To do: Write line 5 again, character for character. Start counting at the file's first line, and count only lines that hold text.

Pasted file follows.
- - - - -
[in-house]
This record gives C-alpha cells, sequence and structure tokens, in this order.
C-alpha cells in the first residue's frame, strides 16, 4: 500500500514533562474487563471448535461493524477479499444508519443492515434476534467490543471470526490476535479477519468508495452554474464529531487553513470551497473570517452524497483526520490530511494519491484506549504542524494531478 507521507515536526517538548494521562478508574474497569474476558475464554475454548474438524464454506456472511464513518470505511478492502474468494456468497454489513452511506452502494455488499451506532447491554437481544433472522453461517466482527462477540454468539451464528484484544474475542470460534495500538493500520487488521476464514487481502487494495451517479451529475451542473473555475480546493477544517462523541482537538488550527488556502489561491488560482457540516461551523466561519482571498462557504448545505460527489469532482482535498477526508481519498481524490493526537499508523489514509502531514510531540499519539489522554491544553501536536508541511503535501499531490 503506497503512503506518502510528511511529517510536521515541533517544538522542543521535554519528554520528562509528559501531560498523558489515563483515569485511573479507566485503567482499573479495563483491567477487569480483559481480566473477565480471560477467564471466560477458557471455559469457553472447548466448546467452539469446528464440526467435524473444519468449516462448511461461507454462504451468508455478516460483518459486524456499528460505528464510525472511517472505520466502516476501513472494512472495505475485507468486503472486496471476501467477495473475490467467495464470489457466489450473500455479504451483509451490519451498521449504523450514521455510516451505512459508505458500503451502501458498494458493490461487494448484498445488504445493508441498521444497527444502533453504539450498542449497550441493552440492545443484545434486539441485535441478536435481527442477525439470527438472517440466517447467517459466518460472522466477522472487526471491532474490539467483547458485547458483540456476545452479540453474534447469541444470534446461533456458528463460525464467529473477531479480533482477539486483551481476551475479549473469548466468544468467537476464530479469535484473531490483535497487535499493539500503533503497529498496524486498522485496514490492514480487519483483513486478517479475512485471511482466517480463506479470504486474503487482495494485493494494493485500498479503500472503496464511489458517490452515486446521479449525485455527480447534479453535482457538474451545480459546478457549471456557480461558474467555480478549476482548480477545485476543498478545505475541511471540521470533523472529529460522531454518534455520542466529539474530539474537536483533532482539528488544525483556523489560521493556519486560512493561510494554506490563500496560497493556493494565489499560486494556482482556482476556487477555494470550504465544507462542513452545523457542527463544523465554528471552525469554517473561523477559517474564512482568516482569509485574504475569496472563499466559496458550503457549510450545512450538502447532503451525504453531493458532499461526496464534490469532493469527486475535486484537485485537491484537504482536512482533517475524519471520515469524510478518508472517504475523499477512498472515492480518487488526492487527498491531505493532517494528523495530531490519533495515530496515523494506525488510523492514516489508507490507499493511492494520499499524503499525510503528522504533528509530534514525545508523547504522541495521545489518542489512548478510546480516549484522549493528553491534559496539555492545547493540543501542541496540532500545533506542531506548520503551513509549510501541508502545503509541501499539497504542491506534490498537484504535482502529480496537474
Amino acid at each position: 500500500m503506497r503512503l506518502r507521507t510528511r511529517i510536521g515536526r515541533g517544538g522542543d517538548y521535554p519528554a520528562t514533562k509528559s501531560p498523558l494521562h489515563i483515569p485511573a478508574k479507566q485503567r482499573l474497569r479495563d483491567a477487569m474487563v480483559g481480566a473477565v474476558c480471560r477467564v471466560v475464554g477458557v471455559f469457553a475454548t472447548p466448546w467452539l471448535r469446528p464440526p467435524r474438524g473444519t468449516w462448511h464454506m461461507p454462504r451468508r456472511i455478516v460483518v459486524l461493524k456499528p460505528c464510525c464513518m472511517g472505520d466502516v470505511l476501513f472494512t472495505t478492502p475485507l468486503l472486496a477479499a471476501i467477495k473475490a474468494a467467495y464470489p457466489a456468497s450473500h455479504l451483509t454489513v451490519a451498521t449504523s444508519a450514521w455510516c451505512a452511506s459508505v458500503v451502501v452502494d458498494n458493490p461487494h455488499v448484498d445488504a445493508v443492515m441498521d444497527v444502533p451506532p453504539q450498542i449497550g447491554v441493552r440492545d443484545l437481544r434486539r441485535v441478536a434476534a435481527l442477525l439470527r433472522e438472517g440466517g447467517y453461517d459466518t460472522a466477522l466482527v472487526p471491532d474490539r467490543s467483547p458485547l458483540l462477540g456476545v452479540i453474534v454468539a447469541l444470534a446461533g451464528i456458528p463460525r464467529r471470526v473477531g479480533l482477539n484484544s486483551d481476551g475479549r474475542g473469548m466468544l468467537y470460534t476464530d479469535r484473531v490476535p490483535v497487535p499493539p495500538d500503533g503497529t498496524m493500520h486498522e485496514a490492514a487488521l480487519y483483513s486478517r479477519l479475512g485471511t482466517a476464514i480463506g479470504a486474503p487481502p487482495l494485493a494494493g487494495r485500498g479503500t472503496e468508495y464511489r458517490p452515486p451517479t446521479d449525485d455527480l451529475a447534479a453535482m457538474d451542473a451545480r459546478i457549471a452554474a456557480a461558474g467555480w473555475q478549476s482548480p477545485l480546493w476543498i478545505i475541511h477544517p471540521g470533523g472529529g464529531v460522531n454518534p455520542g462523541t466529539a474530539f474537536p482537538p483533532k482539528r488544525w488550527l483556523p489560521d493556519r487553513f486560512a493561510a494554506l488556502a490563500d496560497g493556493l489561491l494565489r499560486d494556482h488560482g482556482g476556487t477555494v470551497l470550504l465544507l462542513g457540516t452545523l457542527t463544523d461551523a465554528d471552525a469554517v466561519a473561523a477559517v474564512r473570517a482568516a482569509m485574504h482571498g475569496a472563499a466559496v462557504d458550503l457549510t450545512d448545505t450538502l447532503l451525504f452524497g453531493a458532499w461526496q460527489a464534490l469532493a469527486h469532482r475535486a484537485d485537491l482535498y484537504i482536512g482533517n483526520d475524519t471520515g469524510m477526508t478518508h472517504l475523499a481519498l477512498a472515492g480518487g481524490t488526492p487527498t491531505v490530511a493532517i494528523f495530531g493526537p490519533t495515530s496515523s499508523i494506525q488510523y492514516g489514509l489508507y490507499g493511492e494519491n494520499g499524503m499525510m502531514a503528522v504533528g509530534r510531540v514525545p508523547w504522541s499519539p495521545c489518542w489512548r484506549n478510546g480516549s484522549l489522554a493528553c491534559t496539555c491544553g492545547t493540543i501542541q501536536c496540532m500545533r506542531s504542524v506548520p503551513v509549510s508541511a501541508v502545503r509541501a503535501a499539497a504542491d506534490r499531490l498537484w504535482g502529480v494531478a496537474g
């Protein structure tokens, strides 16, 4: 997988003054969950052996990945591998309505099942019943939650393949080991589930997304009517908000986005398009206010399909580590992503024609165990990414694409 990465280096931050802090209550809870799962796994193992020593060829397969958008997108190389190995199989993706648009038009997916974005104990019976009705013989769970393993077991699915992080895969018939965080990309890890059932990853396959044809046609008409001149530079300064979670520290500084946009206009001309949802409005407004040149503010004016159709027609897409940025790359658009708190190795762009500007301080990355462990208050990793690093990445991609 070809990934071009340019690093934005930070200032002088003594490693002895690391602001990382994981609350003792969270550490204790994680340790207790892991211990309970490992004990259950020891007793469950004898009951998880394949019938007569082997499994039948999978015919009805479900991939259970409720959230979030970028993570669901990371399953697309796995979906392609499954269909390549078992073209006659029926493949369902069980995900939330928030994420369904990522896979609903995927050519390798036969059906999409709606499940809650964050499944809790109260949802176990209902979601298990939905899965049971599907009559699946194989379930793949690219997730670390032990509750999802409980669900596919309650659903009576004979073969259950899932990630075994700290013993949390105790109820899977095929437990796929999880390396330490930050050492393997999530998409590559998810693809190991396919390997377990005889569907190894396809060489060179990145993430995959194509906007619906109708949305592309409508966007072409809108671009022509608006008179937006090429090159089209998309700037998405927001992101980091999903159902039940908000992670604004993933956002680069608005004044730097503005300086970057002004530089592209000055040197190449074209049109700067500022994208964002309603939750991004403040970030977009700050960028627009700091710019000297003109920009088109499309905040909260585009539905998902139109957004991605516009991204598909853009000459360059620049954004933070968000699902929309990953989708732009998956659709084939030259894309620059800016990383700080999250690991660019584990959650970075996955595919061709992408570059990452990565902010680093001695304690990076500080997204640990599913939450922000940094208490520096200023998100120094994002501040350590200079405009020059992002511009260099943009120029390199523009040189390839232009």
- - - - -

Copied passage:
């Protein structure tokens, strides 16, 4: 997988003054969950052996990945591998309505099942019943939650393949080991589930997304009517908000986005398009206010399909580590992503024609165990990414694409 990465280096931050802090209550809870799962796994193992020593060829397969958008997108190389190995199989993706648009038009997916974005104990019976009705013989769970393993077991699915992080895969018939965080990309890890059932990853396959044809046609008409001149530079300064979670520290500084946009206009001309949802409005407004040149503010004016159709027609897409940025790359658009708190190795762009500007301080990355462990208050990793690093990445991609 070809990934071009340019690093934005930070200032002088003594490693002895690391602001990382994981609350003792969270550490204790994680340790207790892991211990309970490992004990259950020891007793469950004898009951998880394949019938007569082997499994039948999978015919009805479900991939259970409720959230979030970028993570669901990371399953697309796995979906392609499954269909390549078992073209006659029926493949369902069980995900939330928030994420369904990522896979609903995927050519390798036969059906999409709606499940809650964050499944809790109260949802176990209902979601298990939905899965049971599907009559699946194989379930793949690219997730670390032990509750999802409980669900596919309650659903009576004979073969259950899932990630075994700290013993949390105790109820899977095929437990796929999880390396330490930050050492393997999530998409590559998810693809190991396919390997377990005889569907190894396809060489060179990145993430995959194509906007619906109708949305592309409508966007072409809108671009022509608006008179937006090429090159089209998309700037998405927001992101980091999903159902039940908000992670604004993933956002680069608005004044730097503005300086970057002004530089592209000055040197190449074209049109700067500022994208964002309603939750991004403040970030977009700050960028627009700091710019000297003109920009088109499309905040909260585009539905998902139109957004991605516009991204598909853009000459360059620049954004933070968000699902929309990953989708732009998956659709084939030259894309620059800016990383700080999250690991660019584990959650970075996955595919061709992408570059990452990565902010680093001695304690990076500080997204640990599913939450922000940094208490520096200023998100120094994002501040350590200079405009020059992002511009260099943009120029390199523009040189390839232009």